Law & Courts

Lawsuit Challenges First Religious Charter School in Oklahoma

By Mark Walsh — July 31, 2023 4 min read
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Nine Oklahoma residents and one organization filed a lawsuit on July 31 over the state’s approval of the nation’s first religious charter school, a Catholic Church-sponsored virtual academy scheduled to go online in 2024.

The lawsuit, filed in state court in Oklahoma County, challenges the June 5 decision by the Statewide Virtual Charter School Board to approve the application for the St. Isidore of Seville Catholic Virtual School submitted by the Roman Catholic Archdiocese of Oklahoma City and Diocese of Tulsa.

The school, which would provide a Catholic curriculum and adhere to the church’s values, would serve 400 to 500 students in its first year and receive about $2.5 million in state aid.

The application was approved 3-2 by the virtual charter board on June 5 after months of debate and competing legal opinions about whether a religious charter school would violate a state constitutional provision that public schools be operated “free from sectarian control,” and a state statute requiring that charter schools be “nonsectarian.”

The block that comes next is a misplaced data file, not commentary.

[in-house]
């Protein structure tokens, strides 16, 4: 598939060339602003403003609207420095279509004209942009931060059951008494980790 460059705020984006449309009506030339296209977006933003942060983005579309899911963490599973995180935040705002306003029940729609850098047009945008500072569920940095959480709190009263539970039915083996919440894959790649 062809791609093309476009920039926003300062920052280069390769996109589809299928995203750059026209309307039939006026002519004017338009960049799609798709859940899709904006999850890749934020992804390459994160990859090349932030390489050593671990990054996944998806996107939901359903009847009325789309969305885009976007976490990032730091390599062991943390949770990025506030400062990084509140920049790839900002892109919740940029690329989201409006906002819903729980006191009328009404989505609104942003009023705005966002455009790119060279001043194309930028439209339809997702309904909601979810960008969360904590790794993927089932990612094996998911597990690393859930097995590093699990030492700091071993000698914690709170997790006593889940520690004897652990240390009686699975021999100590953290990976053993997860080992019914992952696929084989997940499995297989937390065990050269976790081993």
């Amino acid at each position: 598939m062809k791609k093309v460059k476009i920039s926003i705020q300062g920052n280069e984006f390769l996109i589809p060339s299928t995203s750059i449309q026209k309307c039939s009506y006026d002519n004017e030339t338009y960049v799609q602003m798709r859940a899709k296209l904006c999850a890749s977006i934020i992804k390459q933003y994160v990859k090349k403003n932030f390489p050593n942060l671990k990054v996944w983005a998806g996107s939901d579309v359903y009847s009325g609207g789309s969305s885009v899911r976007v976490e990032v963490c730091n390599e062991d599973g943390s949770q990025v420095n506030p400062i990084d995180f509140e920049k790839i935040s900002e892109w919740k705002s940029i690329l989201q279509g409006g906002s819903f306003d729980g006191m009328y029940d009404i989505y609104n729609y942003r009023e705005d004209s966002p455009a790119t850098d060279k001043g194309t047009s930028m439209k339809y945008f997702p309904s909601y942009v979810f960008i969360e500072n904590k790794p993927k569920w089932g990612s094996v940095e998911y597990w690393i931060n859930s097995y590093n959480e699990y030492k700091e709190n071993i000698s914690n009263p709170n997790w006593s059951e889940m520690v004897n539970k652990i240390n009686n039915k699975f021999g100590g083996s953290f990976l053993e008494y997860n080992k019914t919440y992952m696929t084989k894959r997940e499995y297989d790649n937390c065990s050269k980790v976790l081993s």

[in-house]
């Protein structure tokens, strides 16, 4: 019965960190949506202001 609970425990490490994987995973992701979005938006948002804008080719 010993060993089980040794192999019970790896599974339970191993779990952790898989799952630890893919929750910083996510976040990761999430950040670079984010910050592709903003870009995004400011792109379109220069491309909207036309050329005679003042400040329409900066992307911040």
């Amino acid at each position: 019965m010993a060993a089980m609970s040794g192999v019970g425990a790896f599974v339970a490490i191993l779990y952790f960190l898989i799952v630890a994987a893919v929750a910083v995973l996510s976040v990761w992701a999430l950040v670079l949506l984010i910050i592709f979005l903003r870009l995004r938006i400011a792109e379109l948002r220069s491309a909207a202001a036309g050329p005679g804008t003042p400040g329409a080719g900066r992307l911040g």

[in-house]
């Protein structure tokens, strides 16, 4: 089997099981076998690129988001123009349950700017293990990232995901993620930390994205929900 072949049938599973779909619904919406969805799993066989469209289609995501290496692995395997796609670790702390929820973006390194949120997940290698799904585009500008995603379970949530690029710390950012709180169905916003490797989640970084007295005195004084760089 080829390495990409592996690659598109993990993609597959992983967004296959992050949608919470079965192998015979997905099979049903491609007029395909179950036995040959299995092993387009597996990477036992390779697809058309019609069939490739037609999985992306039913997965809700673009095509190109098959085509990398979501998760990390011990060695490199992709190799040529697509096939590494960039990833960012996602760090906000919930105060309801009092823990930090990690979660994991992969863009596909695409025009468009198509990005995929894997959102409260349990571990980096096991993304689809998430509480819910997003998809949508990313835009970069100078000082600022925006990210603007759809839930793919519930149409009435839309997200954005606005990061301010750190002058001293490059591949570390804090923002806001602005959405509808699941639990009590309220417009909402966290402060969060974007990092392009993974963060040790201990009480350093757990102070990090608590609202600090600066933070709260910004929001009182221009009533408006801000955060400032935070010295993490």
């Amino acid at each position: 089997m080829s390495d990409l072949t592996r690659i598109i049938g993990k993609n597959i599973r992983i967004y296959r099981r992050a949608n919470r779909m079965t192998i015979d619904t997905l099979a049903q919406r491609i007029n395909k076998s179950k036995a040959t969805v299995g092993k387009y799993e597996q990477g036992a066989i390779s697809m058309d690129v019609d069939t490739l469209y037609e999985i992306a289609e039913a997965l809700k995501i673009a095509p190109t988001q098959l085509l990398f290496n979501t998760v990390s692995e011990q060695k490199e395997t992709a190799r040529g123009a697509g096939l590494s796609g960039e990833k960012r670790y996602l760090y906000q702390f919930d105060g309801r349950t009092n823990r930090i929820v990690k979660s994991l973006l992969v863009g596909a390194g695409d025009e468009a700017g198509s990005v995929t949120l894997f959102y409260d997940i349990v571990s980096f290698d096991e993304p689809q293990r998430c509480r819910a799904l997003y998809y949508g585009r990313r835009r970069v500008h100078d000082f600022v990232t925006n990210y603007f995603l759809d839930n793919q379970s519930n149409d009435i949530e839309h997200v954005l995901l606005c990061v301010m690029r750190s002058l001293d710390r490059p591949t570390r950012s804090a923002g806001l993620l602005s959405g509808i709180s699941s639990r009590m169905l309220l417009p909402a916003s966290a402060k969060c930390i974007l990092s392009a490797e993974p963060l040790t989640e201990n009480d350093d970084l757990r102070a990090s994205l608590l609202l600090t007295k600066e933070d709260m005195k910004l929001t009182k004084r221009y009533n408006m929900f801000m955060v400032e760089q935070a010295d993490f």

The lawsuit in OKPLAC Inc. v. Statewide Virtual Charter School Board, backed by Americans United for Separation of Church and State, the American Civil Liberties Union, the Freedom From Religion Foundation, and the Education Law Center, argues that the school cannot be reconciled with those state law provisions.

“In violation of the Oklahoma Constitution and the Charter Schools Act, St. Isidore will provide a religious education and indoctrinate its students in Catholic religious beliefs,” the lawsuit states, and “St. Isidore in fact will discriminate in admissions, discipline, and employment based on religion, sexual orientation, gender identity, and other protected characteristics.”

“Forcing taxpayers to fund a religious school that, as they openly admit will be a place of [evangelization] for one specific religion, is not religious freedom,” said the Rev. Dr. Lori Walke, the pastor of the Mayflower Congregational United Church of Christ in Oklahoma City and a plaintiff in the suit, in a Zoom session with reporters.

Erin Brewer, vice chair of the Oklahoma Parent Legislative Committee, a public school advocacy group, and the lone organization signed up as a plaintiff, said during the session, “The very idea of a public charter school funded by taxpayers and promoting a religion is, at its core, illegal. It is the antithesis of ‘public.’ No parent or taxpayer should be forced to fund someone else’s religion.”

And Rachel Laser, the president and CEO of Americans United, which advocates for a high wall of church-state separation, said, “Today it is one virtual charter school in Oklahoma, but tomorrow it could be your public school.”

The defendants include the Oklahoma Department of Education, which distributes state aid to charter schools and traditional public schools; the statewide virtual charter board and its members; and St. Isidore School.